With Pfizer investigators preparing to go into some detail at ASCO to make their case for axitinib as a treatment for late-stage kidney cancer, its regulatory team has pushed ahead with an application for marketing approval in Europe.
The development trajectory for axitinib has been marked by some serious setbacks, including its failure in a 2009 late-stage study for pancreatic cancer. But just weeks ago Pfizer, which badly needs to prove that it can seek and gain approvals on important new drugs, reported that axitinib beat Nexavar on progression-free survival of advanced kidney cancer, delaying tumor progression by an average of two months. Patients went an average of 6.7 months without tumor progression after taking axitinib compared to 4.7 months in the Nexavar arm.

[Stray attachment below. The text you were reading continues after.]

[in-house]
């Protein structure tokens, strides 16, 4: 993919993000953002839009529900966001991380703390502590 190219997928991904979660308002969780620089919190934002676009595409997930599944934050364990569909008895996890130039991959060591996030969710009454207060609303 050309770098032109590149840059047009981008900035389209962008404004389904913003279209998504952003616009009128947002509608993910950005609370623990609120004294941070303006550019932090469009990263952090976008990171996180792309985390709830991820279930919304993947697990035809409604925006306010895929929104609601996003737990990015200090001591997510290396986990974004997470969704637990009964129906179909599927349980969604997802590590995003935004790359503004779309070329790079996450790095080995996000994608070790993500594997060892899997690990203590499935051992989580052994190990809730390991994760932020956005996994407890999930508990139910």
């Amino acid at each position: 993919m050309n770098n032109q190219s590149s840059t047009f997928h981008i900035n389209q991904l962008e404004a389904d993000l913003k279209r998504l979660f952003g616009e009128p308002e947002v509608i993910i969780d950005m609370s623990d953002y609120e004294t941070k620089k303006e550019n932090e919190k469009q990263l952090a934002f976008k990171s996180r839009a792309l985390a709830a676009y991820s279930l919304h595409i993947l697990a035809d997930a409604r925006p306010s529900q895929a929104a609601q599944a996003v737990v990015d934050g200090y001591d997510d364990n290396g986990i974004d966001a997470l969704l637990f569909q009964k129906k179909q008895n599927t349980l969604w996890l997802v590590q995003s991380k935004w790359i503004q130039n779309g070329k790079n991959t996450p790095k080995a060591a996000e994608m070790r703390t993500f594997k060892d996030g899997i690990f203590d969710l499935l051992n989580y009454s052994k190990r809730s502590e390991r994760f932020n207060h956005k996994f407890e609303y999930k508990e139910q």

That successful late-stage study set the stage for Pfizer to begin filing for approval around the world. "We hope that axitinib will be approved as an additional therapeutic option for patients with advanced RCC, alongside Pfizer's two medications approved in this disease, Sutent and Torisel," said Dr. Mace Rothenberg, senior vice president of clinical development and medical affairs for Pfizer's Oncology Business Unit, at the time.
"While the prognosis for patients with advanced RCC has improved dramatically over the past five years thanks to the availability of new treatments, there is still a need for new options in this patient population," said Garry Nicholson, president and general manager of Pfizer's oncology business unit. Axitinib is also in a mid-stage study for hepatocellular carcinoma. Pfizer will discuss the Phase III kidney cancer study on June 6 at ASCO.
- check out the Pfizer release
- here's the Reuters report